The technology which uses full-duplex transmission and facilitates sending and receiving data in a single fibre provides huge cost-savings as it eliminates the need for leasing or buying an additional fibre. It has a substantial impact on the functioning of telecoms, Internet services providers and also institutions from the public sector. The need for one-fibre-technology may result from limited resources of fibre and high cost of fibre lease in situations when we want to carry out a project but don’t have our own fibre

It may also be the case that for years it was sufficient to realize transmission over one optical fibre, but today we have to face the challenge of realizing the transmission of as much as 40 GbE or even 100 GbE throughput using the same infrastructure. Thus, no matter whether we work on a new project or want to develop the existing one, it is not easy to provide such a throughput over one fibre

Thus, to start a project, we must get prepared for sending and receiving data simultaneously over one fibre. Help comes with wavelength multiplexing technology (WDM). Here, we will focus on DWDM technology as this is the only one which enables us to provide the throughput of 40 GbE or 100 GbE. But is it possible to do it over one fibre?

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To answer this question, we need to have a closer look at the optical transceivers available on the market. From previous articles you already know that CFP/CFP2 coherent transceivers and QSFP28 DWDM transceivers will enable you to achieve the throughput mentioned above. But can it be run over a single fibre?

Key elements in a standard coherent transceiver are PM-QPSK modulator and PM-QPSK integrated receiver which require a tunable laser, as it is illustrated in the schematic below. If we make a connection according to the schematic, then both transmitting and receiving will be realised over the same wavelength, which makes this solution unsuitable for one-fibre transmission.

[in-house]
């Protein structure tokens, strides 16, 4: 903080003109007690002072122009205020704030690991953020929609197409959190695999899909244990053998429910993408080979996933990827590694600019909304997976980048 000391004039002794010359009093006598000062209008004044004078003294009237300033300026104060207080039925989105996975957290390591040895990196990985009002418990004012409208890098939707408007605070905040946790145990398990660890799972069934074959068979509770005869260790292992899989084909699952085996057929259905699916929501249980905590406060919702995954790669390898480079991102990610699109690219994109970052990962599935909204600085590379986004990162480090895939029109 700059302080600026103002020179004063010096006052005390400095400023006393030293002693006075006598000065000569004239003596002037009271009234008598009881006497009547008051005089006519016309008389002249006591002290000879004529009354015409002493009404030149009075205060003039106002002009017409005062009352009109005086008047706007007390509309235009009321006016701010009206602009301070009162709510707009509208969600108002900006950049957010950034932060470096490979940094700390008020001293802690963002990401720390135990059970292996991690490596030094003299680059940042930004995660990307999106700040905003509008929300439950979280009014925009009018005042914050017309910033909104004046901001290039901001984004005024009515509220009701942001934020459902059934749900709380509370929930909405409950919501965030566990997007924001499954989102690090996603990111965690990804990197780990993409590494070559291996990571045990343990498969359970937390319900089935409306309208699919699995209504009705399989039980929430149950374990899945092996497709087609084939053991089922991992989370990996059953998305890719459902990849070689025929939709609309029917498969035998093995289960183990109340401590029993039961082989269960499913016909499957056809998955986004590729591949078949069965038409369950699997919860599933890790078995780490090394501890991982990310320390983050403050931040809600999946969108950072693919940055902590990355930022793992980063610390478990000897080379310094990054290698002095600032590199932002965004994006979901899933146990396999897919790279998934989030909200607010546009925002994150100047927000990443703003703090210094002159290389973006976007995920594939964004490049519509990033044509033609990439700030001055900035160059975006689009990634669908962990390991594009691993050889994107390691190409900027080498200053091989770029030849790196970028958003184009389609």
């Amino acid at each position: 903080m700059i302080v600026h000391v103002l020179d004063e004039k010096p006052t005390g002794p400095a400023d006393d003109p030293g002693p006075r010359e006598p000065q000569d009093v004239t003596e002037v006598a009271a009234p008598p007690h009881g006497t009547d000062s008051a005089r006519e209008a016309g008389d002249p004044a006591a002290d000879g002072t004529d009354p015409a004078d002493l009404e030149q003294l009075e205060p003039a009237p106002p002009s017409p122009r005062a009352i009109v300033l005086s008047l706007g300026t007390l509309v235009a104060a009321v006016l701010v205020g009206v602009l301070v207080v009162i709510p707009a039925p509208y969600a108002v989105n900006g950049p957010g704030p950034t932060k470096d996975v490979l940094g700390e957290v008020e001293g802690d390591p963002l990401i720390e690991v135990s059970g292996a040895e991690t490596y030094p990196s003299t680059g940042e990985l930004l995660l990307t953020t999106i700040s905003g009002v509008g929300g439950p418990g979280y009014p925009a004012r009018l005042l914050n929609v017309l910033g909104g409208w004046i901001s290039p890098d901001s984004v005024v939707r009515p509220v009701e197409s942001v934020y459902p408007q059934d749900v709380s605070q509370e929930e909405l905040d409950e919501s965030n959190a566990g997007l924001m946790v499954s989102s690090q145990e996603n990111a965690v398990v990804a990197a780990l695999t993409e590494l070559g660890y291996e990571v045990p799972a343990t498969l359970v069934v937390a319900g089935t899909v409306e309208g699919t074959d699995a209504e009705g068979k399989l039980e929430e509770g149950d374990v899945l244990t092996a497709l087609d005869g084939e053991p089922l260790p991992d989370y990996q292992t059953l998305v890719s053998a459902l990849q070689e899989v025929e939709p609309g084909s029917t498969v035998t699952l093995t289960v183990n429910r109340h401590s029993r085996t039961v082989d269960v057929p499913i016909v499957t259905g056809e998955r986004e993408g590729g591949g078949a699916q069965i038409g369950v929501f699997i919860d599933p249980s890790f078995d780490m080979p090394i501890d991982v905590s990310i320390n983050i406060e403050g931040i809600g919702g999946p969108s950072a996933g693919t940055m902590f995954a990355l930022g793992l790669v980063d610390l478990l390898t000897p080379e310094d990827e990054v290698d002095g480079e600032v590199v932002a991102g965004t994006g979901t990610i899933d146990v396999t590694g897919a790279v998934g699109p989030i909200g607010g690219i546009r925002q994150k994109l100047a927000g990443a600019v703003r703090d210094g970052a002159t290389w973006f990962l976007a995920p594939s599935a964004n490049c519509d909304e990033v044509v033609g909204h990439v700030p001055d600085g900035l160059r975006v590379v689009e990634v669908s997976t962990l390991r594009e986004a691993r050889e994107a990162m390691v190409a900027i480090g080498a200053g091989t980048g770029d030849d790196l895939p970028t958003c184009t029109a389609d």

schemat

Of course, it is technically possible to create a transceiver consisting of two independent modules of a tunable laser and to enable the transmitter to work on a different wavelength than the receiver. In practice, however, such a solution would significantly influence the price of the transceiver, and in consequence such transceivers are not produced.
And how is this solved in QSFP28 DWDM transceivers? From the article: Data Centre Interconnect you already know that such transceivers are used in DWDM technology and that they are compliant with 100 GHz grid.

The primary difference is that the receiver doesn’t have to be connected with the laser source, and thus the wavelengths of the receiver and transmitter don’t have to be identical. Different wavelengths are necessary to facilitate transmission over one fibre.

One-fibre technology makes it possible to realize connections of up to 100 GbE. What’s more, the application of DWDM technology enables sending several of such data streams. In order to do it, we need to use a properly prepared optical line system and QSFP28 DWDM transceivers.
100 GbE and a single fibre… it sounds like OPEX optimization!

schemat

If you want to find out more what else you can send having just one optical fibre, feel free to contact us.

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